The NREL Phase VI rotor blades employ the 21 % thickness S809 aerofoil. For this reason a validation study is performed for this aerofoil. Designed for wind turbines applications using the Eppler code (Eppler and Somers 1980), a short ramp of adverse pressure is present on the upper surface of this profile, downstream of the mid-chord. It promotes an efficient laminar to turbulent transition, followed by a low drag concave pressure recovery region (Somers 1997).

The S809 aerofoil was tested in the Ohio State University (OSU) and Delft University of Technology (DUT) facilities and experimental data is available for several angles of attack (Somers 1997) and Reynolds numbers (Ramsay et al. 1995). The validation against experimental data was performed for a Reynolds number of \( 1\cdot {10}^6 \) to ensure that the analysis was representative of the studied flow around the NREL Phase VI blade.

The aerofoil surface was modelled as a non-slip wall. A C type grid was used, and the farfield was located at 40 chords from the aerofoil. The total computational cells amount to 0.3 million, distributed into 13 blocks. The S809 aerofoil surface is defined by 737 × 145 nodes in the wrap-around and normal directions, respectively (Fig. 6.11).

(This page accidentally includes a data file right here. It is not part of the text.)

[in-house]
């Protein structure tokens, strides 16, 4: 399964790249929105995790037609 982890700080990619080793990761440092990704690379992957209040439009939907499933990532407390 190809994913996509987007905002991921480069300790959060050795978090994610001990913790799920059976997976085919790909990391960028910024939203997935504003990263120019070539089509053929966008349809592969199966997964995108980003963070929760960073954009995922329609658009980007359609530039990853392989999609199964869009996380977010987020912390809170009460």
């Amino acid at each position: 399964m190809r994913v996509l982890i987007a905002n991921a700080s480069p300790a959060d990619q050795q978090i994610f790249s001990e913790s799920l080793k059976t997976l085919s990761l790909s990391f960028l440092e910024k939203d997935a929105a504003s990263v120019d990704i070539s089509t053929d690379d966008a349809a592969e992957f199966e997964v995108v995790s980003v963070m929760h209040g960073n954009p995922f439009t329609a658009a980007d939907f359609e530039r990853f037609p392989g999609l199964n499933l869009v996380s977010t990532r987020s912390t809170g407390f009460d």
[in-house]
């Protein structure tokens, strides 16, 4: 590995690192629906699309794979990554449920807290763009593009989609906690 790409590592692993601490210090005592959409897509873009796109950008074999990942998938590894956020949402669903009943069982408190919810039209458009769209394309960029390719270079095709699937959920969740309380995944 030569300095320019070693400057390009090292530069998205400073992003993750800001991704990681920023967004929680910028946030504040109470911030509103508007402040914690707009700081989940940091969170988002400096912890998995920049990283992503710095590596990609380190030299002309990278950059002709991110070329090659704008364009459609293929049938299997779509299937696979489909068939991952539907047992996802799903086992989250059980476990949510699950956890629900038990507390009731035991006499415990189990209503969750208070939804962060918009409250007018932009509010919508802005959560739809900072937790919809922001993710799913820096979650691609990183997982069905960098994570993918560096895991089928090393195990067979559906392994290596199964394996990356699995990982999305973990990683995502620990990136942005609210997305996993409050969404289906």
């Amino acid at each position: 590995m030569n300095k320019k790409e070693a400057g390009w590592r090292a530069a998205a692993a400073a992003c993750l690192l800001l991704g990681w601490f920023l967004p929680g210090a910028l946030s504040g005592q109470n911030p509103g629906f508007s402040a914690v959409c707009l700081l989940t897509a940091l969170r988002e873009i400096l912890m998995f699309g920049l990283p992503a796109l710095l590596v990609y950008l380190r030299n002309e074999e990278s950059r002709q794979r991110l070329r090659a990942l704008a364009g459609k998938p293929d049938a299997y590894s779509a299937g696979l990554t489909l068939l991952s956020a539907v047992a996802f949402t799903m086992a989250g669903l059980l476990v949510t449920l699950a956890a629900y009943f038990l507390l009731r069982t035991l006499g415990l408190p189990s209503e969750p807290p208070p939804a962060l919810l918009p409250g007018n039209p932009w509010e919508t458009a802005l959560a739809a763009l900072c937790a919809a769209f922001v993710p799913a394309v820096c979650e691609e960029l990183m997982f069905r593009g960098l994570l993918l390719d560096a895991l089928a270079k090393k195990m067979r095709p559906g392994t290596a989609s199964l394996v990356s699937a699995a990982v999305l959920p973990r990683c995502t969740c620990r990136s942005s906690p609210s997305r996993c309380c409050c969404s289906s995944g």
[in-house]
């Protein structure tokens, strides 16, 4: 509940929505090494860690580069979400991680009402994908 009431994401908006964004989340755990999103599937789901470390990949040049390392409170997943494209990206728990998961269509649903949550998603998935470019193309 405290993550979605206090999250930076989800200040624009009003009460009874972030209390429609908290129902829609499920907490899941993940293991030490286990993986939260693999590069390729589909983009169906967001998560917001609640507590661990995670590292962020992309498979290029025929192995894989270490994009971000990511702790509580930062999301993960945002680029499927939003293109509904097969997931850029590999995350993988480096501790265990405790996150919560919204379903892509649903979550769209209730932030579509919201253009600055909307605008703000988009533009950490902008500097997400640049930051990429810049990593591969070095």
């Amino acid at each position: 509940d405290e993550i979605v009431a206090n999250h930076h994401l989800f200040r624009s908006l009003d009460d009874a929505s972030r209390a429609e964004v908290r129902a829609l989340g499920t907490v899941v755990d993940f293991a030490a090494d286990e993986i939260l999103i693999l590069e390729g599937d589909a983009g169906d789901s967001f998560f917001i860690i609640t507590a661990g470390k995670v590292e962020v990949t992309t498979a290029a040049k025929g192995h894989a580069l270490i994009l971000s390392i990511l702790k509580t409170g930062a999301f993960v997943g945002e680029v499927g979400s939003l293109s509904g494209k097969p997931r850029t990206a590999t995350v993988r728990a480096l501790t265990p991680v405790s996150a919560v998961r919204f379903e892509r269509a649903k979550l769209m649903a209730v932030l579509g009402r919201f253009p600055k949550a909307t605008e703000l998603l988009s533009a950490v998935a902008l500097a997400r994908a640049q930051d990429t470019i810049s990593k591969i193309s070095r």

Numerical RANS simulations were performed with and without a transition model. The γ - *Re*
_{θ} transition model is used. This model is based on two transport equations, one for intermittency, γ, and the second one for the transition momentum thickness Reynolds number, *Re*
_{θ}. For simulations performed without the transition model, the flow is assumed to be fully turbulent and the one equation Spalart-Allmaras and the two equation k-ω SST and EARSM models were employed. The gamma Reynolds theta transitional model (γ- *Re*
_{θ}) is adopted together with the k-ω SST and the EARSM turbulent models. Additionally, a Hakimi preconditioning scheme is applied for all the simulations.

Figure 6.12 depicts the evolution of lift *c*
_{
l
} and drag *c*
_{
d
} coefficients with respect the angle of attack. It is apparent that numerical models have a good ability to predict the lift for moderate angles of attack, but overestimate the value for larger angles. Considering the drag prediction, the turbulence models including transition effect have proven to have a better prediction capability.

Comparisons between the predicted pressure coefficient *c*
_{
p
} distribution along the aerofoil and experimental data are shown in Fig. 6.13. Two selected angles of attacks, 4.1 and 13.3°, are compared. A pressure overestimation is given on the suction side by the SA model for the 13.3° angle of attack, while the other two fully turbulent models provide a good agreement. For the 4.1° angle of attack, both transition models are able to predict accurately the laminar separation bubble located just aft of the mid-chord on the suction side of the aerofoil.